In Saturday's editorial, "The Democrats So Far . . ." we said the Democrats gained House seats last November. In fact they lost seats.
The Democrats, so long now out of power in the rest of the federal government, remain very much in control of the House of Representatives. There position there is firmer than ever. A year ago they were on the defensive on the floor and on the hustings. But they gained seats last November and have, in the course of this year, gained a considerable amount of initiative as well. As House members leave town to face the voters, there's no doubt that it's the Democrats who have the esprit and the Republicans who are in the doldrums.
This is noteworthy for two reasons. First, the Democrats' majority in not as large as those that have enabled them to control the House in the past. But there have been fewer defections and there is more unity. The perception is widespread that Speaker O'Neill and the leadership stand for big-government programs and are hostile to the South and West. But Mr. O'Neill was at least careful to include the Boll Weevils in the budget deliberations, and he hasn't been caught backing any new big-government programs lately. The Democrats, in their last session in Washington, have been showing unaccustomed unity.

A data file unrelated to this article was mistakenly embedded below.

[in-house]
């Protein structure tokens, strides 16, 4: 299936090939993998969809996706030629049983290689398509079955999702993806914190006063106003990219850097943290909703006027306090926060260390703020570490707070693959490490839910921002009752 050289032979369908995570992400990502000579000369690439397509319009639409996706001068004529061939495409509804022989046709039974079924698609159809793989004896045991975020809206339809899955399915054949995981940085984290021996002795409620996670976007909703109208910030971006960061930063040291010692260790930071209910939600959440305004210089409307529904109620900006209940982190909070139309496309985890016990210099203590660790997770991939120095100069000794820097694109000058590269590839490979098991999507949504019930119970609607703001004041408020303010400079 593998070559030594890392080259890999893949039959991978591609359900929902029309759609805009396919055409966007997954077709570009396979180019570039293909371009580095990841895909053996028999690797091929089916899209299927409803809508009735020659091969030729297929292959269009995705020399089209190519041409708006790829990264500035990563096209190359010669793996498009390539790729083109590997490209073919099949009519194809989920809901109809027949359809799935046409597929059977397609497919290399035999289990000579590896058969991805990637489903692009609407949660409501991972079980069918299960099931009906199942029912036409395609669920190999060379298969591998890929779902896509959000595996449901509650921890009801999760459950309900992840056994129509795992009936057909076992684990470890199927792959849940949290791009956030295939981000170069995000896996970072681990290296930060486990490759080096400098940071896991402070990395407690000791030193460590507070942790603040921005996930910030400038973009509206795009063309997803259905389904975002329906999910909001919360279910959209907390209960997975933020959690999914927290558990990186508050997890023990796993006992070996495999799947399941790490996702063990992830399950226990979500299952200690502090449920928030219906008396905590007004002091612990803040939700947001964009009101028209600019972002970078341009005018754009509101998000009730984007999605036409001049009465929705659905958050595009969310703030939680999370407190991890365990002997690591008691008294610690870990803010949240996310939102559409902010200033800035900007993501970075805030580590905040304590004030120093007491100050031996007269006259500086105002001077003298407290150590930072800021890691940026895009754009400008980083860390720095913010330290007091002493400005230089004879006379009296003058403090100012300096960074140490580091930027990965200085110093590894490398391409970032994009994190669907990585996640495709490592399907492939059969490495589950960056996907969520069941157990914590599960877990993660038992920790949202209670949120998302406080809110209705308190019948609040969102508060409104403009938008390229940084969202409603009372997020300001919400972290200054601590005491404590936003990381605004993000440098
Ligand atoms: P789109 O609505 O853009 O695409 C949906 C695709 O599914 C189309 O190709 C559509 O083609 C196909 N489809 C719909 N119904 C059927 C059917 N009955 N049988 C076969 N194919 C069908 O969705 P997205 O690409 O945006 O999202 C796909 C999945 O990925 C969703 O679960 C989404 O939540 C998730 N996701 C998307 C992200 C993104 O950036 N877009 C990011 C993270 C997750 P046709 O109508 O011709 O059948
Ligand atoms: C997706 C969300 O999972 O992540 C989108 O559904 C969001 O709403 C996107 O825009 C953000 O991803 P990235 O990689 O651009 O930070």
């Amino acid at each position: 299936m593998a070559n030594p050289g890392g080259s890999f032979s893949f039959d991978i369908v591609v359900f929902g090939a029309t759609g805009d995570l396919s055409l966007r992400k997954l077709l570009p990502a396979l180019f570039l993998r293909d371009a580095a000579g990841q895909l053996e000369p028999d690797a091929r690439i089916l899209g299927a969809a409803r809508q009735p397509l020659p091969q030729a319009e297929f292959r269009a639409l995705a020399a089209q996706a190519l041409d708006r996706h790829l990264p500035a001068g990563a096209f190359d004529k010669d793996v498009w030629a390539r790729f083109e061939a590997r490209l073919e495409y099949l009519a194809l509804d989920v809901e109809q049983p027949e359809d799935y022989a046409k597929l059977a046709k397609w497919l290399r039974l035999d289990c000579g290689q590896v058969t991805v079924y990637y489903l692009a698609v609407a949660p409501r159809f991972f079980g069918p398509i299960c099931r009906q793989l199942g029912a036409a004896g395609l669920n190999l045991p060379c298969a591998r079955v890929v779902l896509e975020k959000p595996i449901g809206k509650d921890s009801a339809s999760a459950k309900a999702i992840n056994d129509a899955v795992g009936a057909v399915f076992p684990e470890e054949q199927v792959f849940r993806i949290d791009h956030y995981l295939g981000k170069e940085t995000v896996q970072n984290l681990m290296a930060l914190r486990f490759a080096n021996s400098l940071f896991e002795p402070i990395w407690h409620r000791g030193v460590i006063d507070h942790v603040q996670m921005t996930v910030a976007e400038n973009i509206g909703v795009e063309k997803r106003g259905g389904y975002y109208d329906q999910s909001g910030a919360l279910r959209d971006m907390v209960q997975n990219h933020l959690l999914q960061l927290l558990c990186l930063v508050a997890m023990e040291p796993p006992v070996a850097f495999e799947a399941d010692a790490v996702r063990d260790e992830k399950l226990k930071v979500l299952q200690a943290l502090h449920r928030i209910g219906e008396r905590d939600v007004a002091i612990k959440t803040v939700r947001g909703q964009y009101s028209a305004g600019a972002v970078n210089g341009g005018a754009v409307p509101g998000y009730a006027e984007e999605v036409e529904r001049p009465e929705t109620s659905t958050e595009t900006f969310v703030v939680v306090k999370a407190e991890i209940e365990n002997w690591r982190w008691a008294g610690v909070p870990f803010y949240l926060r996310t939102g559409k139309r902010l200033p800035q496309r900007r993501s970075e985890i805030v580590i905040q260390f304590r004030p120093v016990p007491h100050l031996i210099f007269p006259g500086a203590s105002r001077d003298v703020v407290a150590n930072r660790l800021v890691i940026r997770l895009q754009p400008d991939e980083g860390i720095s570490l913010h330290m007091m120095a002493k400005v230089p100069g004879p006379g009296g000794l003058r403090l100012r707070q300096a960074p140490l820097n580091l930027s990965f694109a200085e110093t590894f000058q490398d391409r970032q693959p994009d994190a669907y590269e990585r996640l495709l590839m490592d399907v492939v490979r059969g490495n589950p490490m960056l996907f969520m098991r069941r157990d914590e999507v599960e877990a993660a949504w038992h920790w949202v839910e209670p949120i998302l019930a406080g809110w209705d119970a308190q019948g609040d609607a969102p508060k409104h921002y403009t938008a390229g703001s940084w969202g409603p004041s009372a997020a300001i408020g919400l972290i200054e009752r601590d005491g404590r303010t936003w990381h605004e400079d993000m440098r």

The second noteworthy thing is that, even though the Democrats are the out party, they have approached issues constructively. You can overstate this, of course. The budget budget resolution that the House Democrats passed was late, included a number of illusory cuts and is without enforcement mechanisms. But it was better than no budget resolution at all, and better than what was expected. Moreover, the appropriations bill the Democrats have been passing have stayed within the limits of their budget resolution -- a welcome and not always politically easy course.
There are things on the other side of the balance. The House Democrats have shamelessly used Social Security as a political issue, and they seem embarked, as part of a 1986 campaign strategy, on using the trade issue in a particularly irresponsible manner. Like the Republican Senate, they're having a hard time patching together a farm bill, and they've taken some craven and hysterical stands in response to the genuine concern everyone has about espionage.
We are in the fifth year of divided control of the Congress. It occurred quite unexpectedly, but to some it has come to seem the natural order of things. How long it will continue no one is sure. But the House Democrats, pleased with their (relative) unity and (somewhat) constructive record, seem confident they will maintain and increase their hold on the House in the elections that are only 15 months away.